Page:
Fri, September 20, 2013

Raptors GM defends Olympic play of Jonas Valanciunas

By STEVE BUFFERY, QMI Agency


Raptors draft pick Jonas Valanciunas of Lithuania (L) has played well at the 2012 Olympics, Toronto GM Bryan Colangelo says.

LONDON - Raptors general manager Bryan Colangelo administered a verbal Valium to Raptors fans who may be in a tizzy over the play of the club’s 2011 first-round draft pick at these Olympic Games.

In five games with the Lithuanian team, Jonas Valanciunas is averaging just 3.6 points and three rebounds in 10.6 minutes and has had difficulty establishing himself on the Lithuanian team in this, the biggest tournament of his career. His minutes under coach Kestutis Kemzura have been limited as a starter and he only played 8:32 in a 99-94 loss to the U.S. on Saturday.

But Colangelo, who has been in London watching the basketball, is duly impressed with what he has seen of the seven-foot centre, who was picked fifth overall in 2011, and is certainly not pushing the panic button. Valanciunas will join the Raptors for the 2012-13 season.

“In limited minutes, I think he’s done fine,” Colangelo told QMI Agency, via e-mail. “Obviously coach (Kemzura) is going with his comfort zone and playing the more veteran players. This is still a great experience for the 20-year-old future of their program.”

Raptors fans are wary of the club using high picks to draft non-American bigs who don’t work out at the NBA level — Aleksandar Radojevic 12th overall, 1999; Rafael Araujo, 8th overall, 2004. But Valanciunas has excelled at international tournaments before (2011 Eurobasket) that he does have the juice to play at the highest levels. In 2011, he was voted Lithuanian player of the year and FIBA European Young Men’s player of the year.

Raptors officials have warned their fans that Valanciunas’ development will take time, given his age, size and position. For his part, Kemzura, despite limiting his young star’s minutes, has certainly not thrown Valanciunas under the bus here in London, though he was seen giving his young centre a loud what-for when he returned to the bench at one point against Nigeria — a game in which Valanciunas picked up four points and three rebounds in 12 minutes of play.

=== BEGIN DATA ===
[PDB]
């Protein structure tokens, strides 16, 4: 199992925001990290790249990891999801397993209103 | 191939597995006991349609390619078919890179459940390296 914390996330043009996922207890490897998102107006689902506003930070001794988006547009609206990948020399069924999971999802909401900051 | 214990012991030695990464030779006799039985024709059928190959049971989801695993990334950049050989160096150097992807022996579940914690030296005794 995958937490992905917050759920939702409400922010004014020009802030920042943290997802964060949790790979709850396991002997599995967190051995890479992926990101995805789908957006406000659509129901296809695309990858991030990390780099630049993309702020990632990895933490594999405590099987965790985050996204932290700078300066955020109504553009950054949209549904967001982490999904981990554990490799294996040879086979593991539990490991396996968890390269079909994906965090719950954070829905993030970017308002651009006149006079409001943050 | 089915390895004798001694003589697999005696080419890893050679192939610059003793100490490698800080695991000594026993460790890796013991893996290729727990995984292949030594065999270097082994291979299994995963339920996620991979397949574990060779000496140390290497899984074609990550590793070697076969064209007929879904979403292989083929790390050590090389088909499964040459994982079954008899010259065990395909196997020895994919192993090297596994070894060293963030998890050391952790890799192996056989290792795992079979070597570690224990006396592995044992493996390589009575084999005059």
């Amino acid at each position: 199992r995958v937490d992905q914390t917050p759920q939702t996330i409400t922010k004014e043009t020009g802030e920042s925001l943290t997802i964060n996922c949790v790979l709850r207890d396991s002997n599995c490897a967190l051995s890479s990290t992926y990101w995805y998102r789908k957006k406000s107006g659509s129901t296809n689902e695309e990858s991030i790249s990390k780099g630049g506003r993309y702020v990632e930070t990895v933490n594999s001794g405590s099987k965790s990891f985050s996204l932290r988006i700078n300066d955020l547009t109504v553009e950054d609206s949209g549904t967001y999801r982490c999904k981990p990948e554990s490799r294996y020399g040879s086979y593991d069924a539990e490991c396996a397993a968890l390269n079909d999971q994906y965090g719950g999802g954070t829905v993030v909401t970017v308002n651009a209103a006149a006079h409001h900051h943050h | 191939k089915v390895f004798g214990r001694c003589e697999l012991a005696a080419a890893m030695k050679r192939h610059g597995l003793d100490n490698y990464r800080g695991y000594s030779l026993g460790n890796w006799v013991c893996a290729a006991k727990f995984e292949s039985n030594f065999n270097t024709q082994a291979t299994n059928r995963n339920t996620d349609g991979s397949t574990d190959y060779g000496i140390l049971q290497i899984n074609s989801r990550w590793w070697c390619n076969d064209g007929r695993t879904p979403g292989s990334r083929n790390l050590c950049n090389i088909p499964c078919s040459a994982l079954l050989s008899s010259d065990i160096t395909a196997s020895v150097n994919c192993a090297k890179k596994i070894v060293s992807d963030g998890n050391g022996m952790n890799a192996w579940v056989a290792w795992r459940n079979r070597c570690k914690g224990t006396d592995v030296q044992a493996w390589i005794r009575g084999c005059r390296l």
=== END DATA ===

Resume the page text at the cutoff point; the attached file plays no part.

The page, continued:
“Sometimes, he wants to come in and do everything right away,” Kemzura told the Sporting News, when asked of the young centre’s play. “In his head, he is working too fast. He is young, that happens. But he needs to slow down.

“It is like with most big men who have no experience,” Kemzura added. “First he must get bigger and stronger. He must be able to hold his position and he needs strength for this. Second, he needs better post moves. He is still learning basics. He will play with his back to the basket when he is older. But now, he must learn. He needs to learn these things, and he will, but he will need time. He has a lot of work to do.”

Kemzura has been quick to pull Valanciunas out of games when the opposition goes to smaller lineup. He picked up three fouls in his first two games at the Olympics, against Argentina and Nigeria, and that may also be a reason why Kemzura has limited his minutes.

Lithuania, traditionally one of the top teams in international basketball, have gone 2-3 in London and will play Russia (4-1) in the quarter-finals on Wednesday.

steve.buffery@sunmedia.ca

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